U.S. Legal defines an act of war with the following description. “An act of war is an action by one country against another with an intention to provoke a war or an action that occurs during a declared war or armed conflict between military forces of any origin. The loss or damage caused due to such conflicts are excluded from insurance coverage except for life assurances.” Under this guidance we can determine that in order for something to be an act of war it must include one nationstate against another or a conflict between other military forces. This action must cause loss or damage during a conflict or must provoke a conflict into erupting as an effect of the action.
Under this premise in order for a cyber action to be considered an act of war it would be necessary for it to be directed toward a nation state with the intention to cause irreparable damage or to provoke conflict. With this guidance any cyber action could potentially be defined as an act of war since all cyber actions cause damage to some extent. For example cyber espionage causes damage to national security by leaking sensitive information that could put people’s lives in danger. However the second and third order effects of the cyber action are forms of indirect damage which creates ambiguity surrounding the intent.The question then arises, to what degree of damage warrants the action being categorized as an act of war?
Using the above definition it would appear that the cyber action would need to be directed toward a nation state or its military forces by an opposing military force of some kind with a clear intention to cause damage, loss of life or to provoke a military response. An example of this would be if a nationstate such as China were to target U.S. military satellites that provide various actionable services to war fighters abroad.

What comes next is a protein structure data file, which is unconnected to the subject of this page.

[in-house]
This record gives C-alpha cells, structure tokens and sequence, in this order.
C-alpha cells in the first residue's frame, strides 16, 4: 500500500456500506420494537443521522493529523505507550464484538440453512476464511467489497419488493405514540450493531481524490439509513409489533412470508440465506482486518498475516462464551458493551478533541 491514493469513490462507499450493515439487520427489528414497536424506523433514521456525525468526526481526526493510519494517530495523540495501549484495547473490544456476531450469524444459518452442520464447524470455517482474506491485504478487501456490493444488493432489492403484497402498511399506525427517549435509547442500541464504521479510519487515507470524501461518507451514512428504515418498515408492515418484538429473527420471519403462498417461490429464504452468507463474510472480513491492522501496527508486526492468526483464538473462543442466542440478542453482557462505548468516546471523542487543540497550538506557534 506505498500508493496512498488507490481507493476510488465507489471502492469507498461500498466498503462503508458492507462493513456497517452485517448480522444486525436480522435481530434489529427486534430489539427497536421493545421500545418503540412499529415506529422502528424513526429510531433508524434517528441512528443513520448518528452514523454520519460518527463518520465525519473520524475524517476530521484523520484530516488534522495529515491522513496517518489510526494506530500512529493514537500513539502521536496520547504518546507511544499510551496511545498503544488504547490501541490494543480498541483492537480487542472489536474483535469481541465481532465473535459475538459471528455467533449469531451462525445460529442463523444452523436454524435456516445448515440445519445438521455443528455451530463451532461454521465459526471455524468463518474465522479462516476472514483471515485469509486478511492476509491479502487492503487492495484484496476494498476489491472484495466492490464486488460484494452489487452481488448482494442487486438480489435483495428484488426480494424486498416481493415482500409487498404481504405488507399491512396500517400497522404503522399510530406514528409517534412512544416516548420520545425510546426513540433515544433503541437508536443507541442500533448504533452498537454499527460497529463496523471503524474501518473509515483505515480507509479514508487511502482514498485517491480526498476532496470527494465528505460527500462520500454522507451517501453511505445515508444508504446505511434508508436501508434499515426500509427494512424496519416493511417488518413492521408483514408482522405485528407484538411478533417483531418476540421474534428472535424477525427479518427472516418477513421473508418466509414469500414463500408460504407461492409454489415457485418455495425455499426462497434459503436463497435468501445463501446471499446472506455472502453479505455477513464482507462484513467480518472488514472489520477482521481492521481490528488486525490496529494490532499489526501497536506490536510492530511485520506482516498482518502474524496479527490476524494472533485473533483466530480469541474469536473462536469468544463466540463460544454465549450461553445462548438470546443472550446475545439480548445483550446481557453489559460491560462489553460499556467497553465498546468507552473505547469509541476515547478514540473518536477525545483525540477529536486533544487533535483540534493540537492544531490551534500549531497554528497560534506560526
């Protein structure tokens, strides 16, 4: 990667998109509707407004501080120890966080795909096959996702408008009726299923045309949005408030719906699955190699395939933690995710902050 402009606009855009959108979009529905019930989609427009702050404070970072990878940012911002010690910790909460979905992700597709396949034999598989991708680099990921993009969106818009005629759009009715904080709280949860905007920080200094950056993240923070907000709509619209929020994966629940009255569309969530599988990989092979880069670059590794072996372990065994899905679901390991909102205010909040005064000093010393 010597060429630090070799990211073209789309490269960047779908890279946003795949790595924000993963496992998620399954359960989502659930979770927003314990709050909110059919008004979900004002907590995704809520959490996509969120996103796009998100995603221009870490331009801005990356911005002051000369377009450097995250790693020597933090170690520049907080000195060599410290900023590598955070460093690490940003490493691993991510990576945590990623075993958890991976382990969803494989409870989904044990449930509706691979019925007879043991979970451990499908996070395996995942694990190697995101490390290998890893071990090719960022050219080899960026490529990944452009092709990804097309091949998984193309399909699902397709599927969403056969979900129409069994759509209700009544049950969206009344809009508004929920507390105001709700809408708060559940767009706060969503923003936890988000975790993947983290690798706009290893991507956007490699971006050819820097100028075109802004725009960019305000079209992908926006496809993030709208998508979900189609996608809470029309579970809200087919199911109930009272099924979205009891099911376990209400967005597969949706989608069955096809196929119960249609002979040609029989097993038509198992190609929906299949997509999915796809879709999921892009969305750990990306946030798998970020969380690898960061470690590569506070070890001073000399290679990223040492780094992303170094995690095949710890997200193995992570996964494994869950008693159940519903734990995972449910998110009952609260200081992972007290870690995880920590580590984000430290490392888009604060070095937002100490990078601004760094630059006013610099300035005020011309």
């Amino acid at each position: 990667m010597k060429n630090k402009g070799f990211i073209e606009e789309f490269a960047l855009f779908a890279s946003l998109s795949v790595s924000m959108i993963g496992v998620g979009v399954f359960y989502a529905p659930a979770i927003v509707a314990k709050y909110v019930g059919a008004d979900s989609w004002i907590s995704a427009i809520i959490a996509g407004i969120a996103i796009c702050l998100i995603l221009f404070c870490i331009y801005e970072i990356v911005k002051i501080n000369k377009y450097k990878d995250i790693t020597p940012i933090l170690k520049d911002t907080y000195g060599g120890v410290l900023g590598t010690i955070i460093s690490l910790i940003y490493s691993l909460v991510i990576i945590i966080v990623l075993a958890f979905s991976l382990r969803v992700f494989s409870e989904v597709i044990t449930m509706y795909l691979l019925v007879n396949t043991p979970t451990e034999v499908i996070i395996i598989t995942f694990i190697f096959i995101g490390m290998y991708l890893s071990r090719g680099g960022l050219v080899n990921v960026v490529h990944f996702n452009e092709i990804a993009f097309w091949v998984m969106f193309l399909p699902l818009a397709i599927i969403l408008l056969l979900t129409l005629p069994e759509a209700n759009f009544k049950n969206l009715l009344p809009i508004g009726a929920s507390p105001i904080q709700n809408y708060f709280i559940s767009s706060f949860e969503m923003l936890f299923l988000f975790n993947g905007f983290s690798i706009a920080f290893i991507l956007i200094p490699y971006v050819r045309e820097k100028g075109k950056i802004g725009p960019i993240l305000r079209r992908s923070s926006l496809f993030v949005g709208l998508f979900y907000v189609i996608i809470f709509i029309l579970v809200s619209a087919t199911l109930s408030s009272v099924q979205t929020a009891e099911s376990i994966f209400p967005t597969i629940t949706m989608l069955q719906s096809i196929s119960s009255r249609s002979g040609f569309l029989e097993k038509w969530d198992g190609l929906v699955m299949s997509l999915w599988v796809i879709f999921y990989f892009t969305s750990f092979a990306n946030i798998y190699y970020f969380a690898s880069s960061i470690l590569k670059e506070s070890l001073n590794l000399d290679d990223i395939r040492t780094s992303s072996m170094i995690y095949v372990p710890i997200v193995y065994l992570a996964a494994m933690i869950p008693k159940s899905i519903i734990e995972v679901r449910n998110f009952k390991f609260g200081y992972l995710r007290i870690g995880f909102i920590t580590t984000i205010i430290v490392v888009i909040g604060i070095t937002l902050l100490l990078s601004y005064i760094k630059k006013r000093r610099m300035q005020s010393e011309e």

According the U.S. Legal an act of terrorism is characterized by the following requirements:
(1) Is unlawful; (2) Causes harm, including financial harm, to a person, property, or entity, in the United States, or in the case of a domestic United States air carrier or a United States-flag vessel (or a vessel based principally in the United States on which United States income tax is paid and whose insurance coverage is subject to regulation in the United States), in or outside the United States; and (3) Uses or attempts to use instrumentalities, weapons or other methods designed or intended to cause mass destruction, injury or other loss to citizens or institutions of the United States."
Simplified, an act of terrorism uses unlawful actions by leveraging some type of instrument designed to cause destruction or injury to individuals or institutions. Using this guidance any illegal cyber activity that causes injury to an individual or institution, including financial loss could be considered cyber terrorism. This means that acts of hacktivism such as defacing a website, leaking personal information and denial of services could be considered cyber terrorism. The question then is to what degree is petty cyber crime differentiated from cyber terrorism because according to this definition cyber crime can also be considered cyber terrorism.
As you can see there are some serious ambiguities surrounding the proper interpretation of the law in regards to illicit cyber activities, cyber crime, cyber terrorism and cyber warfare. One proposition to clear up these ambiguities would be to set a measurable standard or precedent in order to differentiate between classes of armed conflict and cyber crime. For example cyber actions can be measured by their effects after the fact in terms of magnitude, loss and intent. A hacktivist who defaces a corporate website is breaking the law but is likely not a terrorist. A nation state actor who targets a missile guidance system on a military vessel is more in line with cyber terrorism or cyber warfare.